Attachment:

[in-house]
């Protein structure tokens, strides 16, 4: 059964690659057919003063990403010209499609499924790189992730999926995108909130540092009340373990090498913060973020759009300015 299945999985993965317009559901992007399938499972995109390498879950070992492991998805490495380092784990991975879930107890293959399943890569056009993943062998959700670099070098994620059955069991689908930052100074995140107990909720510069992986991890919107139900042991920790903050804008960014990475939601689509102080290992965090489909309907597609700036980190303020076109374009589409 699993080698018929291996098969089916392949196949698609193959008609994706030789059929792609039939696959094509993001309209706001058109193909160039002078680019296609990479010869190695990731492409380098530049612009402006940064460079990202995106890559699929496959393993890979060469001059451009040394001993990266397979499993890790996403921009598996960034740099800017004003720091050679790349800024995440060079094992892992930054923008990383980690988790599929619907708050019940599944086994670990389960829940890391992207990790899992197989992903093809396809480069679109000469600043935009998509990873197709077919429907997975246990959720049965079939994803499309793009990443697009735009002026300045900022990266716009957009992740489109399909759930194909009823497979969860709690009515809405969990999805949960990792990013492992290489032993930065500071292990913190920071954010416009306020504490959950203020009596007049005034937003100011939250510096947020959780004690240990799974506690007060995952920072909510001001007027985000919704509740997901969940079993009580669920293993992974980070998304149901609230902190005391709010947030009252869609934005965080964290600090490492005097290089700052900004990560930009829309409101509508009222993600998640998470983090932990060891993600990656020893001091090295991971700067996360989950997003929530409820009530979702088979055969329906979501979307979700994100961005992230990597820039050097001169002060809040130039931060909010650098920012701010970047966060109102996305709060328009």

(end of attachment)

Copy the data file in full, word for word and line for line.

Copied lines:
[in-house]
């Protein structure tokens, strides 16, 4: 059964690659057919003063990403010209499609499924790189992730999926995108909130540092009340373990090498913060973020759009300015 299945999985993965317009559901992007399938499972995109390498879950070992492991998805490495380092784990991975879930107890293959399943890569056009993943062998959700670099070098994620059955069991689908930052100074995140107990909720510069992986991890919107139900042991920790903050804008960014990475939601689509102080290992965090489909309907597609700036980190303020076109374009589409 699993080698018929291996098969089916392949196949698609193959008609994706030789059929792609039939696959094509993001309209706001058109193909160039002078680019296609990479010869190695990731492409380098530049612009402006940064460079990202995106890559699929496959393993890979060469001059451009040394001993990266397979499993890790996403921009598996960034740099800017004003720091050679790349800024995440060079094992892992930054923008990383980690988790599929619907708050019940599944086994670990389960829940890391992207990790899992197989992903093809396809480069679109000469600043935009998509990873197709077919429907997975246990959720049965079939994803499309793009990443697009735009002026300045900022990266716009957009992740489109399909759930194909009823497979969860709690009515809405969990999805949960990792990013492992290489032993930065500071292990913190920071954010416009306020504490959950203020009596007049005034937003100011939250510096947020959780004690240990799974506690007060995952920072909510001001007027985000919704509740997901969940079993009580669920293993992974980070998304149901609230902190005391709010947030009252869609934005965080964290600090490492005097290089700052900004990560930009829309409101509508009222993600998640998470983090932990060891993600990656020893001091090295991971700067996360989950997003929530409820009530979702088979055969329906979501979307979700994100961005992230990597820039050097001169002060809040130039931060909010650098920012701010970047966060109102996305709060328009």